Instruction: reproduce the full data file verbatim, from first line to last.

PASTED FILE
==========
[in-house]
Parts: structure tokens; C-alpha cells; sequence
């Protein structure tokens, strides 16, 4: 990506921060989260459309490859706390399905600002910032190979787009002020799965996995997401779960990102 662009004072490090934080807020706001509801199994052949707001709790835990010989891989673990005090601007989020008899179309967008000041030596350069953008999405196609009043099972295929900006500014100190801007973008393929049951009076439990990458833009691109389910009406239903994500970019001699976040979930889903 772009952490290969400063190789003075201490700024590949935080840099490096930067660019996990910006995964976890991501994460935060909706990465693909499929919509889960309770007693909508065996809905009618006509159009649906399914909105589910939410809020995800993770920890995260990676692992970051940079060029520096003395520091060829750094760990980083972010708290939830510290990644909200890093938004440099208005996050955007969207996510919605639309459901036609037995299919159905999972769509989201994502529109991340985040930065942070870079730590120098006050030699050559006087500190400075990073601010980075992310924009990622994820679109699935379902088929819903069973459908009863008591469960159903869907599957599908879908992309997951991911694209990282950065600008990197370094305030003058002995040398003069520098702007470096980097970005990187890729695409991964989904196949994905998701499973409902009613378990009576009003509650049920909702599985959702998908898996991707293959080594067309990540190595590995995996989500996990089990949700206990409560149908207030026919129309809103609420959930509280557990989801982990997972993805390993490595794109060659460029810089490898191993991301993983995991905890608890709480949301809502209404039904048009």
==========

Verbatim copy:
[in-house]
Parts: structure tokens; C-alpha cells; sequence
């Protein structure tokens, strides 16, 4: 990506921060989260459309490859706390399905600002910032190979787009002020799965996995997401779960990102 662009004072490090934080807020706001509801199994052949707001709790835990010989891989673990005090601007989020008899179309967008000041030596350069953008999405196609009043099972295929900006500014100190801007973008393929049951009076439990990458833009691109389910009406239903994500970019001699976040979930889903 772009952490290969400063190789003075201490700024590949935080840099490096930067660019996990910006995964976890991501994460935060909706990465693909499929919509889960309770007693909508065996809905009618006509159009649906399914909105589910939410809020995800993770920890995260990676692992970051940079060029520096003395520091060829750094760990980083972010708290939830510290990644909200890093938004440099208005996050955007969207996510919605639309459901036609037995299919159905999972769509989201994502529109991340985040930065942070870079730590120098006050030699050559006087500190400075990073601010980075992310924009990622994820679109699935379902088929819903069973459908009863008591469960159903869907599957599908879908992309997951991911694209990282950065600008990197370094305030003058002995040398003069520098702007470096980097970005990187890729695409991964989904196949994905998701499973409902009613378990009576009003509650049920909702599985959702998908898996991707293959080594067309990540190595590995995996989500996990089990949700206990409560149908207030026919129309809103609420959930509280557990989801982990997972993805390993490595794109060659460029810089490898191993991301993983995991905890608890709480949301809502209404039904048009």